Planning a pregnancy: Six steps to improve pre-pregnancy health and reduce the risk of fertility problems and complications

Planning a pregnancy: Six steps to improve pre-pregnancy health and reduce the risk of fertility problems and complications


Gynecologists say that having a baby is a major decision that should start a few months before the couple even starts trying to conceive.

Pre-pregnancy health—a woman’s health before pregnancy—is as important as health during pregnancy, especially in the case of unintended pregnancies.

  • In-depth understanding of women’s health
  • This story is the second part of a temporary series that explores the important health issues that affect women. If you want to know more topics, please send an email to Tracey Romero at [email protected].

Although doctors do not fully understand why one in eight babies are born prematurely, they agree that many women need to be healthier during pregnancy.

Any underlying health conditions will not only affect the ability to have a healthy pregnancy, but also cause fertility problems. Unexpected pregnancy is More risky Premature and low birth weight babies.

As the saying goes, a healthy mother means a healthy baby. Therefore, before embarking on the journey of motherhood, doctors emphasize the importance of understanding the ways in which women’s health and lifestyle affect pregnancy and baby health. They recommend that women start preparing at least three months before conception.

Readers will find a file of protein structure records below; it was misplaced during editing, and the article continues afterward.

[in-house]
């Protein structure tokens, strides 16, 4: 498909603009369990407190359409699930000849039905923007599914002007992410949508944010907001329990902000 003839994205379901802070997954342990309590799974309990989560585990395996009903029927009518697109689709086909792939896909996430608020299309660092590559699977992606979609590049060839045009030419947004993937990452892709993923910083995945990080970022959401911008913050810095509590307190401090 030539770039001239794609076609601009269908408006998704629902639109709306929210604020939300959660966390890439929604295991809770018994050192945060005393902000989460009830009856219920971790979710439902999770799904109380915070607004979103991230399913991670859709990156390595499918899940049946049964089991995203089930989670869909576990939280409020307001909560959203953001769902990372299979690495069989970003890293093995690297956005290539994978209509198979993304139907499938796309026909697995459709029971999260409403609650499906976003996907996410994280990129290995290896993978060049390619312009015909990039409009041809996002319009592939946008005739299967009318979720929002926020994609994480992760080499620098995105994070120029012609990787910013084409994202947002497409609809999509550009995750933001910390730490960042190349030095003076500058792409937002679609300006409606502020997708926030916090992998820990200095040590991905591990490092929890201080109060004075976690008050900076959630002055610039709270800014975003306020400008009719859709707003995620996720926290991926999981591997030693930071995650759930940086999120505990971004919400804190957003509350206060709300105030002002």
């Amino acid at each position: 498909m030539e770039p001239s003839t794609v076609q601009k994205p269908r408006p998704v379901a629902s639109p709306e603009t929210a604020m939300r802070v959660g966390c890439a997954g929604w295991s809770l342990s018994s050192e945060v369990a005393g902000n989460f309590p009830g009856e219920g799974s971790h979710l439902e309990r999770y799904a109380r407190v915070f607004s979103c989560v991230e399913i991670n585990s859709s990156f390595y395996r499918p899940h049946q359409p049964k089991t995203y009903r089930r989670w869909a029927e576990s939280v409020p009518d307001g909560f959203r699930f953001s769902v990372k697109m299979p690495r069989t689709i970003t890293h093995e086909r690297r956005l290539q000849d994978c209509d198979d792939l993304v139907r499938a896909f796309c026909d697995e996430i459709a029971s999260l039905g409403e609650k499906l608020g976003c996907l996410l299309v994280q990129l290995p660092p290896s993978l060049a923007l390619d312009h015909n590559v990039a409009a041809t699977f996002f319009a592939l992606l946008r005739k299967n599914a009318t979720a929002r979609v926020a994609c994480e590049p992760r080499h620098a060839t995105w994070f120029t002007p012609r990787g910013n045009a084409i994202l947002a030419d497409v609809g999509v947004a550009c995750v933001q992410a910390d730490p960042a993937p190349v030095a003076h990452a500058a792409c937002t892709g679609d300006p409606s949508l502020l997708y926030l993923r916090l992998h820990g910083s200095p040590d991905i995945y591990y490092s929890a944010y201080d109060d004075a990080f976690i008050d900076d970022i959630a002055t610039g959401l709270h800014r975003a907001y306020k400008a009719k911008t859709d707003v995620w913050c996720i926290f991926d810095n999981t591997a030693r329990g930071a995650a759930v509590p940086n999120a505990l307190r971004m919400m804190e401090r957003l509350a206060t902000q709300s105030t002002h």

Check with your doctor

The first thing a woman should do before becoming pregnant is to contact her healthcare provider, saying Lakeisha Montgomery, Director of Professional Education and Training for Perinatal Cooperatives in Southern New Jersey. Together, they can count the lifestyle behaviors and family and work environment factors that may be harmful to women’s fertility and infants.

For example, smoking and drinking alcohol can cause fertility problems and pregnancy complications such as miscarriage, stillbirth, and pre-eclampsia.So you can obesity.

some studies Studies have also shown that people who consume large amounts of caffeine may delay conception and increase the risk of miscarriage. Women who are trying to become pregnant should also avoid changing cat litter, as this puts her at risk of toxoplasmosis, an infection that can lead to miscarriage and birth defects.

The doctor will also discuss any underlying health conditions that may affect the ability to conceive and a healthy pregnancy.

Arthur Castlebaum, a reproductive endocrinologist at Jefferson Health, admits that obesity is difficult to control, but said it increases the risk of pregnancy. He said that many people do not know that it is related to a higher rate of birth defects and infant mortality.

Montgomery explained that even poor mental health can make conception more challenging.

“Poor mental health can lower the immune system, affect weight, and cause sleep problems-all of which can make pregnancy difficult,” Montgomery said.

STDs and pregnancy

Sexually transmitted infections such as gonorrhoea and chlamydia can be transmitted to babies and can lead to premature birth, stillbirth, and sometimes even death after birth. Sexually transmitted infections are also related to fertility problems.